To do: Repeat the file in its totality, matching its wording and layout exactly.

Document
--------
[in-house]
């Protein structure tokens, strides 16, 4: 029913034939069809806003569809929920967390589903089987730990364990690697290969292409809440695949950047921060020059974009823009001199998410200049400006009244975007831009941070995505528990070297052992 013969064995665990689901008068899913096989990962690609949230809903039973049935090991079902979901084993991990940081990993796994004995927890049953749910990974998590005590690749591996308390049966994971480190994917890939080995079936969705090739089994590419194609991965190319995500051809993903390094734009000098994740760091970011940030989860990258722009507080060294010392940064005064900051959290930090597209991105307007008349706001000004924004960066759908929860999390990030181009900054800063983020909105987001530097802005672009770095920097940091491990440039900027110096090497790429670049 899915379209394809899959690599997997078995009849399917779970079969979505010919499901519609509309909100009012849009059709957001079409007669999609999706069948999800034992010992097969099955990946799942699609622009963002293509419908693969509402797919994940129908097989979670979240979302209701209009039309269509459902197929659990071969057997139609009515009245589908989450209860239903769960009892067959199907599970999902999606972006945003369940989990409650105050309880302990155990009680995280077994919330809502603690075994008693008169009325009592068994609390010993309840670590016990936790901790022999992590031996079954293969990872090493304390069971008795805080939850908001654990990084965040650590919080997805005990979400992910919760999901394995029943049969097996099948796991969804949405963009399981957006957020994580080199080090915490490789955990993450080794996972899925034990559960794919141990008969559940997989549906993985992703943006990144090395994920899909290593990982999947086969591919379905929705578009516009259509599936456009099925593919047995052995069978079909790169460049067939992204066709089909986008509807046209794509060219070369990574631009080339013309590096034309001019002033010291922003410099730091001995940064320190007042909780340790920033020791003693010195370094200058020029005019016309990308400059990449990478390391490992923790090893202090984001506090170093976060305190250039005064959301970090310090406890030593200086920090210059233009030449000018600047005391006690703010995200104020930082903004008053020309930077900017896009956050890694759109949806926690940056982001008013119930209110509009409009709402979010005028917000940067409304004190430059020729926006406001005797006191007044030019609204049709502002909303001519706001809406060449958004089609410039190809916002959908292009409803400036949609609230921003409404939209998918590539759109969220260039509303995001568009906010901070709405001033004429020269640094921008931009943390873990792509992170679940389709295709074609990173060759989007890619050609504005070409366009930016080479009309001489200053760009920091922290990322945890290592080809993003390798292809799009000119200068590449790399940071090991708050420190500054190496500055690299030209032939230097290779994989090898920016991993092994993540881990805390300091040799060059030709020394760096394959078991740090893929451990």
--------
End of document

[in-house]
């Protein structure tokens, strides 16, 4: 029913034939069809806003569809929920967390589903089987730990364990690697290969292409809440695949950047921060020059974009823009001199998410200049400006009244975007831009941070995505528990070297052992 013969064995665990689901008068899913096989990962690609949230809903039973049935090991079902979901084993991990940081990993796994004995927890049953749910990974998590005590690749591996308390049966994971480190994917890939080995079936969705090739089994590419194609991965190319995500051809993903390094734009000098994740760091970011940030989860990258722009507080060294010392940064005064900051959290930090597209991105307007008349706001000004924004960066759908929860999390990030181009900054800063983020909105987001530097802005672009770095920097940091491990440039900027110096090497790429670049 899915379209394809899959690599997997078995009849399917779970079969979505010919499901519609509309909100009012849009059709957001079409007669999609999706069948999800034992010992097969099955990946799942699609622009963002293509419908693969509402797919994940129908097989979670979240979302209701209009039309269509459902197929659990071969057997139609009515009245589908989450209860239903769960009892067959199907599970999902999606972006945003369940989990409650105050309880302990155990009680995280077994919330809502603690075994008693008169009325009592068994609390010993309840670590016990936790901790022999992590031996079954293969990872090493304390069971008795805080939850908001654990990084965040650590919080997805005990979400992910919760999901394995029943049969097996099948796991969804949405963009399981957006957020994580080199080090915490490789955990993450080794996972899925034990559960794919141990008969559940997989549906993985992703943006990144090395994920899909290593990982999947086969591919379905929705578009516009259509599936456009099925593919047995052995069978079909790169460049067939992204066709089909986008509807046209794509060219070369990574631009080339013309590096034309001019002033010291922003410099730091001995940064320190007042909780340790920033020791003693010195370094200058020029005019016309990308400059990449990478390391490992923790090893202090984001506090170093976060305190250039005064959301970090310090406890030593200086920090210059233009030449000018600047005391006690703010995200104020930082903004008053020309930077900017896009956050890694759109949806926690940056982001008013119930209110509009409009709402979010005028917000940067409304004190430059020729926006406001005797006191007044030019609204049709502002909303001519706001809406060449958004089609410039190809916002959908292009409803400036949609609230921003409404939209998918590539759109969220260039509303995001568009906010901070709405001033004429020269640094921008931009943390873990792509992170679940389709295709074609990173060759989007890619050609504005070409366009930016080479009309001489200053760009920091922290990322945890290592080809993003390798292809799009000119200068590449790399940071090991708050420190500054190496500055690299030209032939230097290779994989090898920016991993092994993540881990805390300091040799060059030709020394760096394959078991740090893929451990």